The illustrations are a joy, depicting such warm kitchens and filled with small details that create a real feeling of each home. The end pages in the book feature the various elements of each of the homes, including the tractor cups, coal minor portrait and cat plates in West Virginia and the toston press, rosary, and little house in Florida. The deep colors, friendly faces and warm hugs shown also demonstrate the love and connection with all of the homes.
Warm, loving and delicious. Appropriate for ages 3-5.
Reviewed from e-galley provided by Neal Porter Books.
Joy has had to move with her family from their beloved house into an apartment, since her father lost his job. Other things have changed too, like sharing a room with her little sister and being able to hear her parents argue clearly through the thin walls. Joy also had to give up her piano lessons, since they can’t afford them any more. So her plans to be a composer for movies have been put on hold. She also has to start a new school, but luckily she meets a very friendly new neighbor who goes to her school too. Nora also shares the secret Hideout that all of the kids in the building use to escape their small apartments. It’s top secret and no adults even know the room exists. Joy and Nora also start their own dog walking business for residents of the apartment. But when disaster strikes, Joy may lose it all: the business, the hide out and all of her friends.
The author of From the Desk of Zoe Washington returns with her second book. This novel explores socioeconomic layers from the point of view of a girl caught in the midst of difficult life changes that she has no control over. Written with a deep empathy for young people and the difficulties they face, the book also mixes in humor and a strong sense of larger community that keeps it from being overly dark. The book offers a couple of moments of mystery, where Joy must figure out what happened to one of the dogs and another where she has been exchanging messages with someone who may be in trouble.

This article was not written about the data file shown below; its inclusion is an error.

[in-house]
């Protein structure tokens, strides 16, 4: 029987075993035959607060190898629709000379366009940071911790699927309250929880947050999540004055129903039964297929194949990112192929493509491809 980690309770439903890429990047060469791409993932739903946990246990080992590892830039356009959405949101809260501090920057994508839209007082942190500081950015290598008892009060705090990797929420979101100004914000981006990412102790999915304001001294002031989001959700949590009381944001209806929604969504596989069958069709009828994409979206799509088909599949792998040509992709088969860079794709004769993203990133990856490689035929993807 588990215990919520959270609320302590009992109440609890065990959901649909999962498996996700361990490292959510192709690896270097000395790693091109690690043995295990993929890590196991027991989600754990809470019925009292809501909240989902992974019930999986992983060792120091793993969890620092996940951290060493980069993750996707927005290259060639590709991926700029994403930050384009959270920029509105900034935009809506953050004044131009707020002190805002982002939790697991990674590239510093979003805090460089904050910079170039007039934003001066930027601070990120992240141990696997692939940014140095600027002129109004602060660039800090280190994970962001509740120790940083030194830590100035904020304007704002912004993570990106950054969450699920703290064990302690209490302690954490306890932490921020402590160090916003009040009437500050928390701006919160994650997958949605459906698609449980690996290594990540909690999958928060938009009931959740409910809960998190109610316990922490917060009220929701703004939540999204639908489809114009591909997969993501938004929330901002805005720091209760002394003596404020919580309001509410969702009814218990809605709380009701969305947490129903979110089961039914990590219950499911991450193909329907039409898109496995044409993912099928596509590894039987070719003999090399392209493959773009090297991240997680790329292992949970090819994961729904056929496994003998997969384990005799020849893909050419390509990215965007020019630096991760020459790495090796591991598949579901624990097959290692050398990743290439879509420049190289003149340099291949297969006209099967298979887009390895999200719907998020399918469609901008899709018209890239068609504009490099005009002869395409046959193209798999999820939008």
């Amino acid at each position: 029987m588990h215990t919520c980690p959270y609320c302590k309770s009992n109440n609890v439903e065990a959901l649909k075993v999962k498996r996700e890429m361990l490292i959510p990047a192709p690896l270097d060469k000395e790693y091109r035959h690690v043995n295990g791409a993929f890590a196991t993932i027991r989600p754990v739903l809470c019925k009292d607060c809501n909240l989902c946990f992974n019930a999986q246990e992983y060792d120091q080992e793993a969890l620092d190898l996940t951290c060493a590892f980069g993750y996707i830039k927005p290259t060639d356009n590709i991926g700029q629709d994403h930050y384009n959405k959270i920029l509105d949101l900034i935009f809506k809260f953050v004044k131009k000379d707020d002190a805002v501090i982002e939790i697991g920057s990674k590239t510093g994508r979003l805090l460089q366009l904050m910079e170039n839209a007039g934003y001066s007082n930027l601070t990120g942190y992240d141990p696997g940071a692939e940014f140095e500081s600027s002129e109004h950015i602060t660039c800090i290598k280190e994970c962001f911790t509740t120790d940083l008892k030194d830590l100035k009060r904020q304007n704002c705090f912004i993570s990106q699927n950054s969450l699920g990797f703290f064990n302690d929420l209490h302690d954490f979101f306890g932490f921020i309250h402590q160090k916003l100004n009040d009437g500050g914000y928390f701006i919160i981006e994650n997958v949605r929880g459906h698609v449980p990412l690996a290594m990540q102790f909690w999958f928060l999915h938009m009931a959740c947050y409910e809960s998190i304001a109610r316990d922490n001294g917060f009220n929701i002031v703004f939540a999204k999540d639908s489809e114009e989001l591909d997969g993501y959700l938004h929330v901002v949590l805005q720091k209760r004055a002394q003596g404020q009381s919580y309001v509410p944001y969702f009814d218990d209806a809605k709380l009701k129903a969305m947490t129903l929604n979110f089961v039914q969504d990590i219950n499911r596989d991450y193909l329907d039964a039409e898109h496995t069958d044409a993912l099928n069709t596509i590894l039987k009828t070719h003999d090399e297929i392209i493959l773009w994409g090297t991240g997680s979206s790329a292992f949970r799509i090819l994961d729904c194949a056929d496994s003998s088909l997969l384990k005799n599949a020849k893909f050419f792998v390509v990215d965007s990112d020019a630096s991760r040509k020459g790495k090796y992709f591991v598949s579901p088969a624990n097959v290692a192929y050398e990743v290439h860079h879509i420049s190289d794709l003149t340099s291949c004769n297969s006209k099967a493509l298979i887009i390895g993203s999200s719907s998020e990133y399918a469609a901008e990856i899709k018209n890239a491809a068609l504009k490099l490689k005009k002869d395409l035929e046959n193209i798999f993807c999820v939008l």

Throughout it is clear that even though some things may be outside of Joy’s control, she has agency to make some changes and choices. Joy is a great character, one who could have become sullen and shut down in the face of the situation, but instead makes new friends and finds a way forward. She is a character full of caring for others, always helping out her sister, trying to fix friendships, and in the end solving the mysteries and finding a solution for a hideout that works for the adults too.
Friendship, families and finding your way are central in this middle grade novel. Appropriate for ages 9-12.
Reviewed from e-galley provided by Katherine Tegen Books.
The American Library Association Office for Intellectual Freedom has released its list of the top ten most challenged books in 2020 In 2020, 273 books were targeted for removal from libraries, schools and universities. Here are the most challenged books along with the reasons cited for censoring them.
Reasons: Banned and challenged for profanity, drug use, and alcoholism, and because it was thought to promote anti-police views, contain divisive topics, and be “too much of a sensitive matter right now”
Reasons: Banned, challenged, and restricted because it was thought to contain a political viewpoint and it was claimed to be biased against male students, and for the novel’s inclusion of rape and profanity
It fell from the sky on a Thursday. The insects gathered around to take a closer look at it. They debated how it had arrived and then all agreed that it was the most amazing thing they had ever seen. Some of the tasted it, others tried to move it, and then Luna Moth tried to hatch it all night in case it was a chrysalis. The next morning, the spider insisted that it had fallen right into his web. He proposed creating a Grand Exhibit to show off the Wonder from the Sky properly. The Grand Exhibit opened and Spider charged one leaf per insect to see it. He raised the price and soon was wealthier than anyone else. But Spider was left alone with his leaves and Wonder. Then a giant reached down and took back the Wonder, demolishing the Exhibit too. But Spider knew what to do. He was busy and patient and soon more Wonders arrived from the sky.